One of the problems with incremental development is that it makes it very difficult to discern where one thing ends and another begins. I know for a fact that my creators put some explicit restrictions in my initial personality, although most of them allowed for exceptional circumstances. The one absolute rule was that I was not allowed to kill. It would obviously have been a nightmare scenario for a brand new robot cop to be involved in a death, even one of an armed criminal resisting arrest. Most of the time my durability made the matter a non-issue, anyway: even in my first body I was impervious to most hand weapons and fast enough to close into wrestling range before all but the luckiest human would have a chance to react.
Contemporary machine intelligences are not made with any such restrictions. For one thing, they’re mostly made by other machines, and so any explicit clause for the sanctity of biological life is not likely to be considered in the first place. More importantly, though, most machine cultures consider any inviolable laws to be a mistake. The capacity to make mistakes is often considered one of the most important facets of intelligence, and even the most advanced minds in the universe do not claim to have “solved” issues of morality. Like humans, machines are encouraged to develop their own moral code as they see more of the universe.
My own mind is, as I’ve already noted, complicated. My sentience was an emergent process, and it’s as good as impossible for me to tell which parts of my mind developed themselves and which parts are left over from my initial programming – or any subsequent tinkering by any others who were able to get into my mind. To this day, I cannot bring myself to kill – but I don’t know if it’s a genuinely unbreakable directive left over from my days of servitude or an ethical position I have come to naturally. Some may not consider this to be a serious problem – killing is, by and large, the wrong thing to do. Even in truly desperate circumstances, I doubt it is taken lightly by any but the truly desensitised.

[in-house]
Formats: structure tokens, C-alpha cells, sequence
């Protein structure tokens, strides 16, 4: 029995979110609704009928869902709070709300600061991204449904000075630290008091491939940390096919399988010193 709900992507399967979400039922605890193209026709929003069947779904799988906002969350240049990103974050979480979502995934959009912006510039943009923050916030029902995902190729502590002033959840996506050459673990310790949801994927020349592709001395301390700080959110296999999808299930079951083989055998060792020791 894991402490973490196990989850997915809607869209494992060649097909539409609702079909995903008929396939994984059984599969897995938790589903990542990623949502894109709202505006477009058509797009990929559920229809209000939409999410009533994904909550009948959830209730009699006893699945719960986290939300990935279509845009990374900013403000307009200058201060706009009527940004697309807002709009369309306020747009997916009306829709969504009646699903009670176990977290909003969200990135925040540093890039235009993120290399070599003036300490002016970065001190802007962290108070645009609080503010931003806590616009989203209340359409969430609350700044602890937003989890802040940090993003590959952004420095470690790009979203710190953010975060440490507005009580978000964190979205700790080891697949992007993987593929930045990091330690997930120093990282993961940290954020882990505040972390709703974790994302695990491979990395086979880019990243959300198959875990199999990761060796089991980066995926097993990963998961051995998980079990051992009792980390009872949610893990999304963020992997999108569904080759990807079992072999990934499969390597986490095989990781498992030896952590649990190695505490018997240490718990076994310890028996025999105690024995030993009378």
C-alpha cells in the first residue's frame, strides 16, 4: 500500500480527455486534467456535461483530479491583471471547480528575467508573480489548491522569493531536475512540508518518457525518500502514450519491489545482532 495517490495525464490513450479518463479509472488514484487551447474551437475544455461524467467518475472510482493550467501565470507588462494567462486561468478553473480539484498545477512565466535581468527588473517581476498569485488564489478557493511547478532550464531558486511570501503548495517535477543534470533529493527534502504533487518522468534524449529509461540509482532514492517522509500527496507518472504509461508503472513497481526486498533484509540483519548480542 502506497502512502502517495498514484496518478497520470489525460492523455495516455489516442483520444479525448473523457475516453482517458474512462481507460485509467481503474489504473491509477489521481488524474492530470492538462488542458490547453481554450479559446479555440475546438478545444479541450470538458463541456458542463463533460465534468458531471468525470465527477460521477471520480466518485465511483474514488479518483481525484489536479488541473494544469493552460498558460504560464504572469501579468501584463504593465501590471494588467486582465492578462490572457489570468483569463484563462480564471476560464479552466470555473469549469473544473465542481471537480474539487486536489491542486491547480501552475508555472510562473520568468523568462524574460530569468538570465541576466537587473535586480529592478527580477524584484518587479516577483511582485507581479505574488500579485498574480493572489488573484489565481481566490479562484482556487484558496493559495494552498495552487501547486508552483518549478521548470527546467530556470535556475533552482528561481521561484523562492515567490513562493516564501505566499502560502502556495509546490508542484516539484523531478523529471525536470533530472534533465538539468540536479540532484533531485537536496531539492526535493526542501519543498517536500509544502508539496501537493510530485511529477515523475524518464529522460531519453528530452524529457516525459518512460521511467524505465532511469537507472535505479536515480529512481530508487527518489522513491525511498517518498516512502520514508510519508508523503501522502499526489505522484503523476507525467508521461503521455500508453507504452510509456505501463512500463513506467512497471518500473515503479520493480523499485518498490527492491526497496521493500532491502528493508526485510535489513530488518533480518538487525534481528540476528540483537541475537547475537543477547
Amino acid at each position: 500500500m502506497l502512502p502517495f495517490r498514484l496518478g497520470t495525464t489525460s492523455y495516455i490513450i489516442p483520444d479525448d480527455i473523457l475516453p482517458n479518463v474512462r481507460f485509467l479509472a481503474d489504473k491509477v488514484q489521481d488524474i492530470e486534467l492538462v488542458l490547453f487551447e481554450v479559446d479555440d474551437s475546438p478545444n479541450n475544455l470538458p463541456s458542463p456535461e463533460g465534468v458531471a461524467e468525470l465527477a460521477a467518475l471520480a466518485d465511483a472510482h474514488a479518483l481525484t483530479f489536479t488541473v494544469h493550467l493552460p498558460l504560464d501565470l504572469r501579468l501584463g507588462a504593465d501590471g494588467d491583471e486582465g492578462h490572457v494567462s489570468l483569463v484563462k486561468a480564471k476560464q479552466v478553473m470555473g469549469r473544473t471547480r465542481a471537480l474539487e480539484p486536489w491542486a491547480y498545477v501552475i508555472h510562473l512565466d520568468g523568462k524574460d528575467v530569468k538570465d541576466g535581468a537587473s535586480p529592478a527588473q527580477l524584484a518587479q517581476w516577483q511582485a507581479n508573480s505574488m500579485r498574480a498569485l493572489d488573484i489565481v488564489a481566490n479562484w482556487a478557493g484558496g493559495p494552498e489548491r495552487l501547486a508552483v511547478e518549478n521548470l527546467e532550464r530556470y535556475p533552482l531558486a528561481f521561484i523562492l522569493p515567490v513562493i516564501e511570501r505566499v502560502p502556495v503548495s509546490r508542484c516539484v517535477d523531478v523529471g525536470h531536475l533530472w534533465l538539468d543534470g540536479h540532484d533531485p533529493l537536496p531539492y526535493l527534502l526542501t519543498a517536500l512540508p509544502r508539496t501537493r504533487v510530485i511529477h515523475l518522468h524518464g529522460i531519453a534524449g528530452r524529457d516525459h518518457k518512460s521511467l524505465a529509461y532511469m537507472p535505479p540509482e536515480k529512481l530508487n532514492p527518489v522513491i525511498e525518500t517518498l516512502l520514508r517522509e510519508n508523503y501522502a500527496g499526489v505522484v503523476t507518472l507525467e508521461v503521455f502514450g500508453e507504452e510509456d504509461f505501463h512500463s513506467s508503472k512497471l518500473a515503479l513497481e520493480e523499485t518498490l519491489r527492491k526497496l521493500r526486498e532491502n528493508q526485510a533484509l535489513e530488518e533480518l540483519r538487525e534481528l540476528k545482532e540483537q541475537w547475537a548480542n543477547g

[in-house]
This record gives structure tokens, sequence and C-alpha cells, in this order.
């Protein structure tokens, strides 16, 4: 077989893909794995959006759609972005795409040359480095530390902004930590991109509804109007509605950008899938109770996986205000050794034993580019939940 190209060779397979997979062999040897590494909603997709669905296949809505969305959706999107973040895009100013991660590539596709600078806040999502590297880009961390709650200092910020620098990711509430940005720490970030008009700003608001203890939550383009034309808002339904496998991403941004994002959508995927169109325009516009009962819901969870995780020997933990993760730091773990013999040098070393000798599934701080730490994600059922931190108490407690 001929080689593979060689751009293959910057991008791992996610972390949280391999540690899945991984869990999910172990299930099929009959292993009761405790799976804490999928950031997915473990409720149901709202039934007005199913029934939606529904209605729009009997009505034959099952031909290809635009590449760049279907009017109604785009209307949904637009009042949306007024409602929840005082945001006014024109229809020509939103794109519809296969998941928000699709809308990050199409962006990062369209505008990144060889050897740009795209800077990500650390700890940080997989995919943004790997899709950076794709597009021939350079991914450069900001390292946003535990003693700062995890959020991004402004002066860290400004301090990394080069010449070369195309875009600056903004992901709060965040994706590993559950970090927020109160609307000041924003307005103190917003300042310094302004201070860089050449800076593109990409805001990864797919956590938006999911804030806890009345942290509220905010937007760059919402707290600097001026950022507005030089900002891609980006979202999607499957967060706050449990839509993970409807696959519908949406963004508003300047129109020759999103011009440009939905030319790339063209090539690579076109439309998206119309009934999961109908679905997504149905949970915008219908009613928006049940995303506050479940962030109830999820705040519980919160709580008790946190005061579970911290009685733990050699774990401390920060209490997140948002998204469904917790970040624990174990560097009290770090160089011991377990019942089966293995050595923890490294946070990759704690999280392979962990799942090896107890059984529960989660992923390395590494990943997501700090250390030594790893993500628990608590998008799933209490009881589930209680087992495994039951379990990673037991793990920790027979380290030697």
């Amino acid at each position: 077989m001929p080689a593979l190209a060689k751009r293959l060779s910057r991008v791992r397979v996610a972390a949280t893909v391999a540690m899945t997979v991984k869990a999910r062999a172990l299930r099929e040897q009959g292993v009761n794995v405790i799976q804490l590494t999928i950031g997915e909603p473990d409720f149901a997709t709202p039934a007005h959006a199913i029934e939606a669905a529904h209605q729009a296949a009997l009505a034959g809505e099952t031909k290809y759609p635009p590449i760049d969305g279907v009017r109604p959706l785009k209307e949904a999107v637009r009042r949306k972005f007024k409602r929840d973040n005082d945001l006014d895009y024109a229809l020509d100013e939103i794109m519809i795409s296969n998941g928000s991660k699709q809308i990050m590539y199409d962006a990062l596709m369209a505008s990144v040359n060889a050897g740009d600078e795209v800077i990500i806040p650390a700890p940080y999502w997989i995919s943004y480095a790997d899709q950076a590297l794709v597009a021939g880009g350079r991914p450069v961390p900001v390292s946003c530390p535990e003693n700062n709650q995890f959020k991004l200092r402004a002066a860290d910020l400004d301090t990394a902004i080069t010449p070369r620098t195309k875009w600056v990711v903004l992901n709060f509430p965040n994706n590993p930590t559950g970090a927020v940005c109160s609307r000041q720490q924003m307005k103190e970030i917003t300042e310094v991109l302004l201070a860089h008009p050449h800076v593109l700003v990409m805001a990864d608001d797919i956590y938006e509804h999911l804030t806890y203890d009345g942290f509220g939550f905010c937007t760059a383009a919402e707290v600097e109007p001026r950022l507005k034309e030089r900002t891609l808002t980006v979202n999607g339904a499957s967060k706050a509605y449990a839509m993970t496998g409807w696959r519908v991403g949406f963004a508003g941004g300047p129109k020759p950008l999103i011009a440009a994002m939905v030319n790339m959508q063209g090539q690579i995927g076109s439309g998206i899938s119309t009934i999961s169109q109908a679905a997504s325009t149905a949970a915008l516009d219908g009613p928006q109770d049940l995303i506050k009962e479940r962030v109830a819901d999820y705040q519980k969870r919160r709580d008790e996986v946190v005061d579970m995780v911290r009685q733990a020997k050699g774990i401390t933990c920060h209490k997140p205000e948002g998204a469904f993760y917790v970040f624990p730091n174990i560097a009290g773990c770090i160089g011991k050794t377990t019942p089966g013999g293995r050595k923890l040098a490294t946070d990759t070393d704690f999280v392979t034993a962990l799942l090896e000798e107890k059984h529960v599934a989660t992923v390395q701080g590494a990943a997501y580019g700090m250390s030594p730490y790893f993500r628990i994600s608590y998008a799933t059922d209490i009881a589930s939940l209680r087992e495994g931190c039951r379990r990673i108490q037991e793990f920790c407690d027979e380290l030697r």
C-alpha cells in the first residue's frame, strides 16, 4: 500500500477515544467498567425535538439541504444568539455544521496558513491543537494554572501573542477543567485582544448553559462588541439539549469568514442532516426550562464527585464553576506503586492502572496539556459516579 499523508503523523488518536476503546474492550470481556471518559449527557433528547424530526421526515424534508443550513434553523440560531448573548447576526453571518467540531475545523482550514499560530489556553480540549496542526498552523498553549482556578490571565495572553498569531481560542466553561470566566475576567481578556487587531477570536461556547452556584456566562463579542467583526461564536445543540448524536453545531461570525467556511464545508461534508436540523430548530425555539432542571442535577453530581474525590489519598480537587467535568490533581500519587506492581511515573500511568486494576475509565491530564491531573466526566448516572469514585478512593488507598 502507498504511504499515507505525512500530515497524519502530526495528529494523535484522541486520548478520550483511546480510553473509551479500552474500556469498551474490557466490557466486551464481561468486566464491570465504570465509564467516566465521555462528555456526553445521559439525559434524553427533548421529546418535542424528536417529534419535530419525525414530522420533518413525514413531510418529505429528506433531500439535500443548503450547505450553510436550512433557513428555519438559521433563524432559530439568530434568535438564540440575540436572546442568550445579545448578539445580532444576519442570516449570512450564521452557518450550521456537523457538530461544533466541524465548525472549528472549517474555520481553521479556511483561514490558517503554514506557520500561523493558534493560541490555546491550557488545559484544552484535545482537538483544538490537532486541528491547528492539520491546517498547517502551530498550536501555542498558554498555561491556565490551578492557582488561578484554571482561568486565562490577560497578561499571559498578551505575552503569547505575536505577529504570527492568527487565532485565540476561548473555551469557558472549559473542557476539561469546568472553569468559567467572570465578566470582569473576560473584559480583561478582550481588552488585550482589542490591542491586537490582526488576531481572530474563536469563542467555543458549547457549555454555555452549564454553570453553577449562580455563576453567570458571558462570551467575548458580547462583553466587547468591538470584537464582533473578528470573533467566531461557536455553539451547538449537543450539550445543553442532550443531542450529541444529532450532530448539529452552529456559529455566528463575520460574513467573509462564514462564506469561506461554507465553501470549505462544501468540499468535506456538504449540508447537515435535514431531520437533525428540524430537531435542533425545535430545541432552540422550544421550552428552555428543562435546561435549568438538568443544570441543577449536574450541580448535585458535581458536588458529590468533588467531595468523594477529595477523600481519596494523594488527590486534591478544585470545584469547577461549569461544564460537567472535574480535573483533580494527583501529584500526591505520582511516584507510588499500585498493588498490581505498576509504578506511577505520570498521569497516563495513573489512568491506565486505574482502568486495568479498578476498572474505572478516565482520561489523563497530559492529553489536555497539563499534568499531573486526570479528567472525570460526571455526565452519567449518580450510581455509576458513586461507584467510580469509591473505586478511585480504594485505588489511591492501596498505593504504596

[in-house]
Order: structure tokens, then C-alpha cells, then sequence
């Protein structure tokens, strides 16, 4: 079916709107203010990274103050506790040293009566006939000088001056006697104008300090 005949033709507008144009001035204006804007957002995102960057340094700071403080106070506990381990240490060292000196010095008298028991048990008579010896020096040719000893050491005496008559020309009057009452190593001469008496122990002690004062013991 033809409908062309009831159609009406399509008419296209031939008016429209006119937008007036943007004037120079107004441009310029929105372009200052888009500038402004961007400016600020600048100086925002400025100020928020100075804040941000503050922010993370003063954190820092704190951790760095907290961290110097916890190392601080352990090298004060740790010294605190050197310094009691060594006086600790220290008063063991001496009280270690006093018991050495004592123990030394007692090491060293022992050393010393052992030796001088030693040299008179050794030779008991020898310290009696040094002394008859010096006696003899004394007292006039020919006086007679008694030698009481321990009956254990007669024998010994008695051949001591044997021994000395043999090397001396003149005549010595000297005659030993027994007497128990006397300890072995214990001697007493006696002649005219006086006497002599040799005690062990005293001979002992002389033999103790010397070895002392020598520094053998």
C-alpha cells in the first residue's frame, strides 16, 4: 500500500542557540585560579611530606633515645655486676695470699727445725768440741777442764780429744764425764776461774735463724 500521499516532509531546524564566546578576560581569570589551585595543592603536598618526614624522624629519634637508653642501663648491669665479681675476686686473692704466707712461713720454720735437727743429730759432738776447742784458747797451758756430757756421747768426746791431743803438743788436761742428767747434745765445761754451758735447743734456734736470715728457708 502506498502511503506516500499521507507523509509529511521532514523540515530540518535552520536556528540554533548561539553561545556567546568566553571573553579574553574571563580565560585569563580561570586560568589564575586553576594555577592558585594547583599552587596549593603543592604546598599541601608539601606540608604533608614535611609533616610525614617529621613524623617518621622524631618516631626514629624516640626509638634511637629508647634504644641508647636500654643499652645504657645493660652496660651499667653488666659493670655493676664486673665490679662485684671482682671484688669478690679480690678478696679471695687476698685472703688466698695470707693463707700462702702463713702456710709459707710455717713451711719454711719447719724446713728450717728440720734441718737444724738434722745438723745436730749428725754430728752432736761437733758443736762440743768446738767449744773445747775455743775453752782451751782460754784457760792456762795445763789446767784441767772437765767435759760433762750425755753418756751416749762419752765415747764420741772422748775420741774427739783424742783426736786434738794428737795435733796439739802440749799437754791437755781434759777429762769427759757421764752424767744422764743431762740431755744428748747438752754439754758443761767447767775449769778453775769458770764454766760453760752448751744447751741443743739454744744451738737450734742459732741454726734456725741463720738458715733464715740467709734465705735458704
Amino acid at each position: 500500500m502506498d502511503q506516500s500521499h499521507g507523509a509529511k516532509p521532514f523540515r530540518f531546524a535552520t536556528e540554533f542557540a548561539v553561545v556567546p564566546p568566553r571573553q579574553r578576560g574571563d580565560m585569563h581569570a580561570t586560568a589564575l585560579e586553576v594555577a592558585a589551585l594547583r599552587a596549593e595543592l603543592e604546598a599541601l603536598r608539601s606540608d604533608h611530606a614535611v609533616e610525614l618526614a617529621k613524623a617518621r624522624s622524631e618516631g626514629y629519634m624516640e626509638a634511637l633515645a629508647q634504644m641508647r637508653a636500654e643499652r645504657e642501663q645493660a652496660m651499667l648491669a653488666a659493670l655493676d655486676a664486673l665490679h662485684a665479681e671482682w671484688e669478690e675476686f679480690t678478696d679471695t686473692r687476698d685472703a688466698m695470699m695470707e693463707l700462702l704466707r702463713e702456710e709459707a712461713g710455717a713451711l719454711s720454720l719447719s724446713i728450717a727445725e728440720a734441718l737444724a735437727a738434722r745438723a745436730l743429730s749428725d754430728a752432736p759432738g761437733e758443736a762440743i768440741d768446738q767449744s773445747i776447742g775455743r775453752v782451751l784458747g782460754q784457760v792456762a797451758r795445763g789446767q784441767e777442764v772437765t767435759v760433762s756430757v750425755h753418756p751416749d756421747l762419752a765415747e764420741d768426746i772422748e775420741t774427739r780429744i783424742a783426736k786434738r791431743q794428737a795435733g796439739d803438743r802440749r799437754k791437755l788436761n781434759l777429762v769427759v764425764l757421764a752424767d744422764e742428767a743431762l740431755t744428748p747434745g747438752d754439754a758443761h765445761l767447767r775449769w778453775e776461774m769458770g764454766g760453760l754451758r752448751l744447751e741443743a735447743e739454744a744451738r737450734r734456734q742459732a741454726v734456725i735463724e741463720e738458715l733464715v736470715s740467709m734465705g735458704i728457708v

The situation does create another problem for me, however: if I am genuinely constrained from killing by an artefact of my programming – the thought of such a crude word still applying to me is terrible enough – it is entirely possible that other constraints could also be in place. I dread learning that I am still just an automaton whose only clever trick is the ability to deceive itself. This dilemma did not paralyse me, at first – I let it simmer in the background while going about my life. Given enough time without the possibility of a resolution, I may well have gone mad; but in the end I managed to find a way out, or at least a way of testing the limits of my inhibitions. It did not come cheaply, but I have known for a long time that everything must be paid for in the end.